In order to demonstrate the value of maximum probability maps (MPMs), other example POIs are used below that exhibit overlap across subjects. The six included POIs (V1 - V3 in dorsal (indicated by letter "d") and ventral ("v") visual cortex of the left hemisphere) are the result of a standard retinotopic (pRF) mapping experiment. After loading the subject-specific POIs, the invoked POI Probabilistic Map Creation dialog shows the 6 areas in the POIs table (see snapshot below) indicating in the N column that each POI in the POI name column represents region data from 14 subjects. The third column Thresh (%) contains a minimum overlap (probability) threshold for vertices to be considered when calculating a MPM. Note that the threshold values can be specified for each POI separately by editing the entries of this column. For the usual case of setting the same probability threshold for all POIs, the Set button in the Maximum Probability Map field can be clicked after setting the desired value in the Threshold for all maps spin box.

When invoking the POI Probabilistic Map Creation dialog, a "POI x Subject" table is also printed in the Log pane detailing which region is available for which subject (see snapshot below). The example output shows that the 6 areas are available for all included (14) subjects

For subsequent probability map calculation, all POIs are included in case that the Include all POIs option is checked (default: on). In case only a subset of POIs should be selected, turn off this option and select the desired POIs in the POI name column. To calculate the individual POI probability maps as well as the MPM, make sure that the Create MPM option is turned on (default: on). In order to also create a new set of non-overlapping MPM POIs, make sure that the Create MPM POIs option is checked (default: on). Clicking the GO button starts the requested processes. When calculations are completed with all output options turned on, three main results are produced, the individual POI probability maps, a maximum probability map and a set of non-overlapping MPM POIs.

The snapshot above shows the POI probability maps and the MPM as they appear in the Surface Maps dialog. The inflated cortical surface on the right shows that the created six individual probability maps have been selected for display exhibiting some overlap around the occipital pole of the left hemisphere. When selecting, however, the MPM map (see snapshot below), non-overlapping map regions are shown as the result of the maximum calculation. Note that the MPM map is  a "Preferences" map storing integral values (here from 1 to 6), i.e. it is not a statistical map. The colors of a preference map can be changed by loading a more expressive look-up table.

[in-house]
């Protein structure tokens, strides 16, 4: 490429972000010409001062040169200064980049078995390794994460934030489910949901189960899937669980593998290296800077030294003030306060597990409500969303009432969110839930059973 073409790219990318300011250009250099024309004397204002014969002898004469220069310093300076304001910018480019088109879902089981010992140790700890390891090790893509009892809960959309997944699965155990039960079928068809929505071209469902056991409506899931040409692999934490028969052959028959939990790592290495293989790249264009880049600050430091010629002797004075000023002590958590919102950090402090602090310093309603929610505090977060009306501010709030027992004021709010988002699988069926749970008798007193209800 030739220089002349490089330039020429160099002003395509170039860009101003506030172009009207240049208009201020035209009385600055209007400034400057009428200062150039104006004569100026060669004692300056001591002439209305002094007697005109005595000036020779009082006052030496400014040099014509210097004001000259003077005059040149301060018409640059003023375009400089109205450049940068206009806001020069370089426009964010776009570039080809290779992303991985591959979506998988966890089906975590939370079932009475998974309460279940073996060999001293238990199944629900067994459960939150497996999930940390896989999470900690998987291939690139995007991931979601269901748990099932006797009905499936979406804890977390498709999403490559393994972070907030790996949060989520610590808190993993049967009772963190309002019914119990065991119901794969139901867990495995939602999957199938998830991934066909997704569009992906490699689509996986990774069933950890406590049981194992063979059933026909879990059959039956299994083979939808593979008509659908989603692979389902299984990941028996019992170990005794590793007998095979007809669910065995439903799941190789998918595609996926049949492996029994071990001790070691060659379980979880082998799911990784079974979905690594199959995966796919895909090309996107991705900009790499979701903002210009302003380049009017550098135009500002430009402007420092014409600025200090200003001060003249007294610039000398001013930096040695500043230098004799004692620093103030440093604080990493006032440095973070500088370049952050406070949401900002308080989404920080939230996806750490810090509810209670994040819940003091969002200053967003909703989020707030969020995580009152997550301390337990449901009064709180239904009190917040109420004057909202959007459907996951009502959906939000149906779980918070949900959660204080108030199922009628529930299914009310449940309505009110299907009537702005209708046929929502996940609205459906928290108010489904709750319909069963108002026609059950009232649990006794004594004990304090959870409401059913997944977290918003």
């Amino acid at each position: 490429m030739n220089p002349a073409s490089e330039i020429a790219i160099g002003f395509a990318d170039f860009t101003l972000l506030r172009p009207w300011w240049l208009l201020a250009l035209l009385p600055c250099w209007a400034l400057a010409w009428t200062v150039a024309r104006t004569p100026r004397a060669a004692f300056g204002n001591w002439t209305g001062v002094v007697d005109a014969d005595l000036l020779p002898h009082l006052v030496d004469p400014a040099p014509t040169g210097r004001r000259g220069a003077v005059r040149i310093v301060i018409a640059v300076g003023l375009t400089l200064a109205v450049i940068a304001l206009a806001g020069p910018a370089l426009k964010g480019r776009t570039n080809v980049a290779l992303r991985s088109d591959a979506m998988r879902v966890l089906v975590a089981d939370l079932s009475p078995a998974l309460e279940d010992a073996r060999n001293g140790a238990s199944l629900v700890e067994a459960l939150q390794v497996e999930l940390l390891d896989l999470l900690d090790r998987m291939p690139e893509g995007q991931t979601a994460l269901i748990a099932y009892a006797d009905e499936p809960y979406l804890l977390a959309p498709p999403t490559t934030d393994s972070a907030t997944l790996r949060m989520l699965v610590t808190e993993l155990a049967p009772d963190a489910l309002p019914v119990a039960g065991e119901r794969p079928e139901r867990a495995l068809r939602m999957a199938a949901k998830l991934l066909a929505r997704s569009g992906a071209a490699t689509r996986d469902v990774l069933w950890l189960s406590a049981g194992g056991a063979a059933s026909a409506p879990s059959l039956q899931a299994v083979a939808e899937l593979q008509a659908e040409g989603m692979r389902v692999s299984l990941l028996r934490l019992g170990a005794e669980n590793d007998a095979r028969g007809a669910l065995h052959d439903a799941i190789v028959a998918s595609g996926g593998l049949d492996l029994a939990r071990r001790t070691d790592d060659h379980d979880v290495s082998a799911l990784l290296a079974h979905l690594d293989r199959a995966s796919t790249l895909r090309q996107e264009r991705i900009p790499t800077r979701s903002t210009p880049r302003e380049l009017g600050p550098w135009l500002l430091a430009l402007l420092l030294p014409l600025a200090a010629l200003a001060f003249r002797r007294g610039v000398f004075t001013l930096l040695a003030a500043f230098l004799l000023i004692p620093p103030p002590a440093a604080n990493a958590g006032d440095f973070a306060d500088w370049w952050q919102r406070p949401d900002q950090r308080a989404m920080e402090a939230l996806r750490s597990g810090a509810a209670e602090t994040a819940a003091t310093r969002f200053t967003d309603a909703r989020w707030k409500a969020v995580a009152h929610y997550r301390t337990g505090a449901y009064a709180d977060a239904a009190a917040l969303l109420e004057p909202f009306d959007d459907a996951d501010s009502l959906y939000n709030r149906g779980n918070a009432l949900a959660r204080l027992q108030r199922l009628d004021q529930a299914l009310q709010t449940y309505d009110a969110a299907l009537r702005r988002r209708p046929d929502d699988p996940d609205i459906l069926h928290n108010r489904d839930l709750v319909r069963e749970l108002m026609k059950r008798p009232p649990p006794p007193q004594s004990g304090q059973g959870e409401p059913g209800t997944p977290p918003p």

While the MPM surface map shows the separate POI regions, the program also converts them in separate non-overlapping POIs in case that the Create MPM POIs option was selected before clicking the GO button; in that case the original POIs list is cleared and filled with the created MPM POIs (see snapshot below). In order to keep the MPM POIs permanently, they need to be saved to disk using e.g. the suggested file name. The six created POIs are visualized below (POI labels have been turned off) and can now serve as a cortex-based aligned atlas of early visual areas.  

Note that the POI colors are assigned automatically by the program but it is often useful to change them using the Edit Patch-Of-Interest dialog that can be invoked using the Edit button in the main dialog.


Copyright © 2020 Rainer Goebel. All rights reserved.